I have read every book that is available on the subject and find all of them very lacking in good advice. If you are only armed with the advice in these manuals, a good salesman will eat your lunch every time.
Not only must you be able to buy your RV very near the dealer's cost, you must be skilled in evaluating the quality, or lack of it, in the various makes and models you have to choose from.
One important thing to consider is the issue of a trade-in. Should you put forth the effort to sell your own RV before you purchase another one? "Effort", is the key factor. If you put in the effort, you deserve to keep the profits of your labors.
What About My Trade-In?
If you trade in your RV, the dealer will be the one who puts forth the effort to sell your unit. He will be the one to make interest payments on it while it sits on his lot. He will incur the advertising expense, sales commissions, etc. He will also have to fix any defects or problems as well as typically providing a warranty on the unit for a minimum of 30 days.
In other words, don't expect to get full retail for your trade-in. It doesn't happen... Ever. (See our article on evaluating your RV Trade-In Value.)
Some Parting Thoughts...
People ask me time and time again: "When is the best time to buy an RV?" My answer is always the same. "Anytime..." They then typically reply: "No, I mean is Winter the best time? Or maybe at the RV Shows? What about the end of the month, I've heard that is the best time of the month..."
The truth of the matter is this: RV dealers need to sell and finance RVs all year long. Some sales make a lot, some sales make a little. Your job is to make sure you have the skills to play the game effectively.
As long you are armed with the proper tools, and by that I mean information and knowledge, you should be able to negotiate a deal that is fair to both you and dealer. No matter what time of year, remember... Knowledge is power. Use it to your advantage.
Do your homework. Research various models and dealer pricing. Leave your checkbook at home until you are ready to make an offer. Remember the value of the Internet and the ease of shopping it offers.
And always remember... Be kind to your local RV dealer. He is the one most likely to be servicing and repairing your RV. A few dollars more - spent locally... Are wisely spent.
Buying an RV from a Private Seller
Just as the RV Dealer isn't your enemy; the Private RV Seller can be your best friend. They don't have ANY appreciable overhead built into the sale, other than the cost of their advertising, and/or any repairs or refurbishing to be done to the RV.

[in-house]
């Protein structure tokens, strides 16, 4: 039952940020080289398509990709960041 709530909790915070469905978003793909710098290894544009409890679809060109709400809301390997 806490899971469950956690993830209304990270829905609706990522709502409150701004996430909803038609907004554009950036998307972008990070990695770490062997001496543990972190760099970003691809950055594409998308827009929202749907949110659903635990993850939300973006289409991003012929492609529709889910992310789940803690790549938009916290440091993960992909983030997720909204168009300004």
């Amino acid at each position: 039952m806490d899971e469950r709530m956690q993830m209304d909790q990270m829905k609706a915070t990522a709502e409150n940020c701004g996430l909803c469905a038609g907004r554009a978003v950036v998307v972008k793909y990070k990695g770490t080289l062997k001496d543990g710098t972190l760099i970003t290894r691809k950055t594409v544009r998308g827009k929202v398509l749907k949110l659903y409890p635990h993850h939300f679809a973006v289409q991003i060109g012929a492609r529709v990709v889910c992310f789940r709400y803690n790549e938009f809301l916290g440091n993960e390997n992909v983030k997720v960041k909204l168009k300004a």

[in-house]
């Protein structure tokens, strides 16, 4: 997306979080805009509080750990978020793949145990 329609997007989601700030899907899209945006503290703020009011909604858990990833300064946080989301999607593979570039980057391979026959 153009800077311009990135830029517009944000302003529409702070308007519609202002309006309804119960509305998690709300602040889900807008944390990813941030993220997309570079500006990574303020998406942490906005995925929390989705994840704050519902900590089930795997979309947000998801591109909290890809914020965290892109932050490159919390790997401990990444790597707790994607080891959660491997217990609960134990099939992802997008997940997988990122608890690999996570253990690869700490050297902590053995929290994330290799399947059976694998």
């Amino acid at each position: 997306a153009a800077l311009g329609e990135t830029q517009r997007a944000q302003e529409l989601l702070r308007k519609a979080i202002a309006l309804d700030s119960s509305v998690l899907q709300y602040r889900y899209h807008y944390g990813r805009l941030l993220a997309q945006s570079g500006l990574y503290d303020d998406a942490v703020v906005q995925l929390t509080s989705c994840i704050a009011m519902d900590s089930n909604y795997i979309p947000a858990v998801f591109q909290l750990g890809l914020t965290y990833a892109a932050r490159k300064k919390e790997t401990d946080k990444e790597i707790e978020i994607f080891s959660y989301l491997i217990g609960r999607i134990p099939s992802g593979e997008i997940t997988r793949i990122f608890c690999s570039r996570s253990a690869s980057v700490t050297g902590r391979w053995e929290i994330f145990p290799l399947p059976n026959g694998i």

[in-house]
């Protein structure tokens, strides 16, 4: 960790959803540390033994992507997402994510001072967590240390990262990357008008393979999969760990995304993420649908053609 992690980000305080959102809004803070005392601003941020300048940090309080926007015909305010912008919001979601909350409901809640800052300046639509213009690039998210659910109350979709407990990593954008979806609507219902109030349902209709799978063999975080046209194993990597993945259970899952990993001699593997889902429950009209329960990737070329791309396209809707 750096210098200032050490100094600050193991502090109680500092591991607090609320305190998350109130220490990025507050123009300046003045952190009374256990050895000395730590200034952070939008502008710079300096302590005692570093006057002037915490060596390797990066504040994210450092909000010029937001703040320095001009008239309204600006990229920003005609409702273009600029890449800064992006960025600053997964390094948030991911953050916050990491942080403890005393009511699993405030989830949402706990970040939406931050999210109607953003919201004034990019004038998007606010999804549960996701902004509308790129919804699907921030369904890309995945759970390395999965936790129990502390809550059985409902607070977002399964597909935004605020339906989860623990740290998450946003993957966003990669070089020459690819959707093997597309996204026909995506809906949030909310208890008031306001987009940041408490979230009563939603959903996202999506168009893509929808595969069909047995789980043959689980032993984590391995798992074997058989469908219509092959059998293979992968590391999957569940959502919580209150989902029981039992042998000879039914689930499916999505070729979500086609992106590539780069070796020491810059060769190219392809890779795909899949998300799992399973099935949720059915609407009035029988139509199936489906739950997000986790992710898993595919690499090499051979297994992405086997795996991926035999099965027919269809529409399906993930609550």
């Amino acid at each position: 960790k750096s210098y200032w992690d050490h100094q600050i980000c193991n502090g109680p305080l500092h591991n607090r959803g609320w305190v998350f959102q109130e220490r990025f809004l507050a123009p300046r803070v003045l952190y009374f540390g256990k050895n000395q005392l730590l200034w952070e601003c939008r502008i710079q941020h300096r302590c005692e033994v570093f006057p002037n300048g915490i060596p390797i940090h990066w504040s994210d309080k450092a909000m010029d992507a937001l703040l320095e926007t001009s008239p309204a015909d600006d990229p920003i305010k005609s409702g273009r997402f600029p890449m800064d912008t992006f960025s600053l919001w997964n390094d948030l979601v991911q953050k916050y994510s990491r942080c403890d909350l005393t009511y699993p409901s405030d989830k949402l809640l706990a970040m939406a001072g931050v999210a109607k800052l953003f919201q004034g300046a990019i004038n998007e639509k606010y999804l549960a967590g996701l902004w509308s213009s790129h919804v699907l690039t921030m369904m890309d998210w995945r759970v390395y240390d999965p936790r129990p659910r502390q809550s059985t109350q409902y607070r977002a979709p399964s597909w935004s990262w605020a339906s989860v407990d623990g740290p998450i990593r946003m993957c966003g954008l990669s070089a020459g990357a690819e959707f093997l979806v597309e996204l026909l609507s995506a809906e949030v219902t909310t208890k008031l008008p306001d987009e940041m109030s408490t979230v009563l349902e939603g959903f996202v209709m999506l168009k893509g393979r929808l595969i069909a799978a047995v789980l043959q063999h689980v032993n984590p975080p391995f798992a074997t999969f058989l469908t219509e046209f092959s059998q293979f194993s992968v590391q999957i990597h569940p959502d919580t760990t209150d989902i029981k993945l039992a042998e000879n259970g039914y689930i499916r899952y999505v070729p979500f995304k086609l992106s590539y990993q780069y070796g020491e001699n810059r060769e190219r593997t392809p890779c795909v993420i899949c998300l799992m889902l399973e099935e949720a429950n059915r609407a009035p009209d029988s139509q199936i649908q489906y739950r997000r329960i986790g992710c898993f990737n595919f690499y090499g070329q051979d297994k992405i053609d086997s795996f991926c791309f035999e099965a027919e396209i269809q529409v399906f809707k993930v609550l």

The private seller, or "RV for Sale by Owner", is usually much more motivated than a dealer. They only have ONE unit on which to concentrate their efforts. Many times their sole intention is to rid themselves of the burden of their no-longer-needed RV.
In a Hurry? Try Our
Best Rate: 1-Minute Quick-Quote
In RARE cases, they are WISELY selling by owner so they can move on to a unit more suited to their present needs and desires. This allows them to sell their RV for a higher price than a dealer would allow them on trade-in, while still offering a bargain to their potential buyers.
Purchasing from a Private Seller can Work to Your Advantage in Many Ways:
1. Lower overhead = Lower selling price.
2. Higher motivation = Lower selling price.
3. No over-pricing to allow for trade-ins.
4. More extensive vehicle history.
5. A more personal transaction.
Because of these benefits, buying an RV from an individual may allow you to save thousands of dollars over buying a similar unit from a dealer.
You MUST, however, do your due diligence prior to the actual purchase. Any faulty systems left unchecked or untested will likely become your own burden unless discovered PRIOR to your purchase. In other words: "Caveat Emptor" - or - "Buyer Beware".
For now, let's take a look at some of the advantages of buying an RV from a private seller.
Low Costs for Private RV Sellers - We Finance Older RVs
Most individual sellers will incur minimal selling costs when selling "by owner". Most of these costs will come from advertising in local newspaper classifieds, Internet advertisements or other forms of marketing.
When compared to the costs incurred by an RV dealer, the individual has a major advantage. First of all, they have no commissions to pay upon the sale. Most RV Salesperson commissions in the RV industry are commonly set at approximately 20% of the gross profit.
In other words, if a salesman sells an RV for an average profit of $5,000 - Then $1,000 of that is going to the salesman as commission. This is not a concern for the private seller, therefore sales commission ALONE can be a potential gain of $1,000 or more to the buyer. (Not to mention the other $4,000 the dealer gained over his wholesale price.)
The above example is based on a moderately priced RV of say, $40,000 to $60,000. You can imagine the profits and commissions on higher priced units!
Also, because of the minimal or nonexistent overhead of the individual seller, profit is commonly NOT a motive for selling. In MOST cases, the sellers simply want to rid themselves of the unit. This usually translates into THOUSANDS of dollars in savings.